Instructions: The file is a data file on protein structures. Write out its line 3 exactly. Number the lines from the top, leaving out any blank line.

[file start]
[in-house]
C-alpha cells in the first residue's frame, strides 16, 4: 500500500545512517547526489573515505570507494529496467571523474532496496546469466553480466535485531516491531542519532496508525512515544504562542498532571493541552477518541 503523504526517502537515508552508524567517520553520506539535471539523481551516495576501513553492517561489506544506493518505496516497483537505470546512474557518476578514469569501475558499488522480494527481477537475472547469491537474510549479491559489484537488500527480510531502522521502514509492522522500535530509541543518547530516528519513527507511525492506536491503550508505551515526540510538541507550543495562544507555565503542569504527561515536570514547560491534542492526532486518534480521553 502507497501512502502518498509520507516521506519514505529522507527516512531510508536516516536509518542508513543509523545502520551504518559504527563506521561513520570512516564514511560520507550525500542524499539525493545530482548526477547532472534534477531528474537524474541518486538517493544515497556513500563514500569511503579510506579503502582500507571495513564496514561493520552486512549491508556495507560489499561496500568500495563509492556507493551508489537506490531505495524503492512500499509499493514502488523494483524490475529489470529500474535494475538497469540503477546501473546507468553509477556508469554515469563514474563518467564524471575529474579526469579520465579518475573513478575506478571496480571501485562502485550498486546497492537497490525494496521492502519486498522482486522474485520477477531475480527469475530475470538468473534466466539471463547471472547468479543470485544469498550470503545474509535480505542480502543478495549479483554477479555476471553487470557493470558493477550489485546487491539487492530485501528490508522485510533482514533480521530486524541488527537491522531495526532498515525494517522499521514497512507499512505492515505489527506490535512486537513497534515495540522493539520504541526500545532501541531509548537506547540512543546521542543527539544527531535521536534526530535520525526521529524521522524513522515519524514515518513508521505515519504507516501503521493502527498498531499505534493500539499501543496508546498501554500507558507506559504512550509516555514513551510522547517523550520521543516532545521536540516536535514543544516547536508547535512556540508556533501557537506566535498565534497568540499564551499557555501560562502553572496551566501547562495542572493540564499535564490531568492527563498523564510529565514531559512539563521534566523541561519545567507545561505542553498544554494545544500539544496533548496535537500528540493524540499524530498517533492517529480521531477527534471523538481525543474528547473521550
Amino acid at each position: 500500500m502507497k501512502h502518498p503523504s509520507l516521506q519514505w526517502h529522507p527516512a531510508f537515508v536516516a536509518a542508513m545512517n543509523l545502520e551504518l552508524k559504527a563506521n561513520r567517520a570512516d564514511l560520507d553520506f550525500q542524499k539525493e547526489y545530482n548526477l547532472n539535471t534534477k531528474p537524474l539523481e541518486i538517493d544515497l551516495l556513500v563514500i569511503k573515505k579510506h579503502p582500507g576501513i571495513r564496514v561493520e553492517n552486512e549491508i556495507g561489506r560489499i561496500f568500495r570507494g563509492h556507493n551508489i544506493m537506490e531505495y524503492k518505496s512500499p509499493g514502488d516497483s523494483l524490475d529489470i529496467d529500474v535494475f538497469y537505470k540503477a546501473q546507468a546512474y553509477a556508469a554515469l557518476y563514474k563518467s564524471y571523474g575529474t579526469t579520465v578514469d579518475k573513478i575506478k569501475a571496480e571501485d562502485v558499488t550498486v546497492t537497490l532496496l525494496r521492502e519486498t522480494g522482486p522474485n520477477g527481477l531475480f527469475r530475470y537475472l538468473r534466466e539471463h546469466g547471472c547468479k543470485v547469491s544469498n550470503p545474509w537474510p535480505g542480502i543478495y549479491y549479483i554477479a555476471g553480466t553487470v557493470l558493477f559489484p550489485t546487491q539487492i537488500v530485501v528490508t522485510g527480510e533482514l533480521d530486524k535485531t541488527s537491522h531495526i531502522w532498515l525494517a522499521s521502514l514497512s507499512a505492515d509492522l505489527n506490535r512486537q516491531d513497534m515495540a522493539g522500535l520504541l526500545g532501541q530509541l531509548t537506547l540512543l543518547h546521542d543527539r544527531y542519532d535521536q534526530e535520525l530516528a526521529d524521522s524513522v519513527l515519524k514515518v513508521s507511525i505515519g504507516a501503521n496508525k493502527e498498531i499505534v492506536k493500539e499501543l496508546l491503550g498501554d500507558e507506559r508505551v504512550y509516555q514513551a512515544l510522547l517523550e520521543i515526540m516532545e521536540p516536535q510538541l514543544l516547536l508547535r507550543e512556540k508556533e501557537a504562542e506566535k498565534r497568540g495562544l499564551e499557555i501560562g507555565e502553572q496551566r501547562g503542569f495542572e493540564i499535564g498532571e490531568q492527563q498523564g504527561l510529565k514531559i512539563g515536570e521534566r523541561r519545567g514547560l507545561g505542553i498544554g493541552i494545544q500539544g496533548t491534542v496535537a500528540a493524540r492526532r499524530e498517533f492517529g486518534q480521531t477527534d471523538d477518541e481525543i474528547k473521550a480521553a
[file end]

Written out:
Amino acid at each position: 500500500m502507497k501512502h502518498p503523504s509520507l516521506q519514505w526517502h529522507p527516512a531510508f537515508v536516516a536509518a542508513m545512517n543509523l545502520e551504518l552508524k559504527a563506521n561513520r567517520a570512516d564514511l560520507d553520506f550525500q542524499k539525493e547526489y545530482n548526477l547532472n539535471t534534477k531528474p537524474l539523481e541518486i538517493d544515497l551516495l556513500v563514500i569511503k573515505k579510506h579503502p582500507g576501513i571495513r564496514v561493520e553492517n552486512e549491508i556495507g561489506r560489499i561496500f568500495r570507494g563509492h556507493n551508489i544506493m537506490e531505495y524503492k518505496s512500499p509499493g514502488d516497483s523494483l524490475d529489470i529496467d529500474v535494475f538497469y537505470k540503477a546501473q546507468a546512474y553509477a556508469a554515469l557518476y563514474k563518467s564524471y571523474g575529474t579526469t579520465v578514469d579518475k573513478i575506478k569501475a571496480e571501485d562502485v558499488t550498486v546497492t537497490l532496496l525494496r521492502e519486498t522480494g522482486p522474485n520477477g527481477l531475480f527469475r530475470y537475472l538468473r534466466e539471463h546469466g547471472c547468479k543470485v547469491s544469498n550470503p545474509w537474510p535480505g542480502i543478495y549479491y549479483i554477479a555476471g553480466t553487470v557493470l558493477f559489484p550489485t546487491q539487492i537488500v530485501v528490508t522485510g527480510e533482514l533480521d530486524k535485531t541488527s537491522h531495526i531502522w532498515l525494517a522499521s521502514l514497512s507499512a505492515d509492522l505489527n506490535r512486537q516491531d513497534m515495540a522493539g522500535l520504541l526500545g532501541q530509541l531509548t537506547l540512543l543518547h546521542d543527539r544527531y542519532d535521536q534526530e535520525l530516528a526521529d524521522s524513522v519513527l515519524k514515518v513508521s507511525i505515519g504507516a501503521n496508525k493502527e498498531i499505534v492506536k493500539e499501543l496508546l491503550g498501554d500507558e507506559r508505551v504512550y509516555q514513551a512515544l510522547l517523550e520521543i515526540m516532545e521536540p516536535q510538541l514543544l516547536l508547535r507550543e512556540k508556533e501557537a504562542e506566535k498565534r497568540g495562544l499564551e499557555i501560562g507555565e502553572q496551566r501547562g503542569f495542572e493540564i499535564g498532571e490531568q492527563q498523564g504527561l510529565k514531559i512539563g515536570e521534566r523541561r519545567g514547560l507545561g505542553i498544554g493541552i494545544q500539544g496533548t491534542v496535537a500528540a493524540r492526532r499524530e498517533f492517529g486518534q480521531t477527534d471523538d477518541e481525543i474528547k473521550a480521553a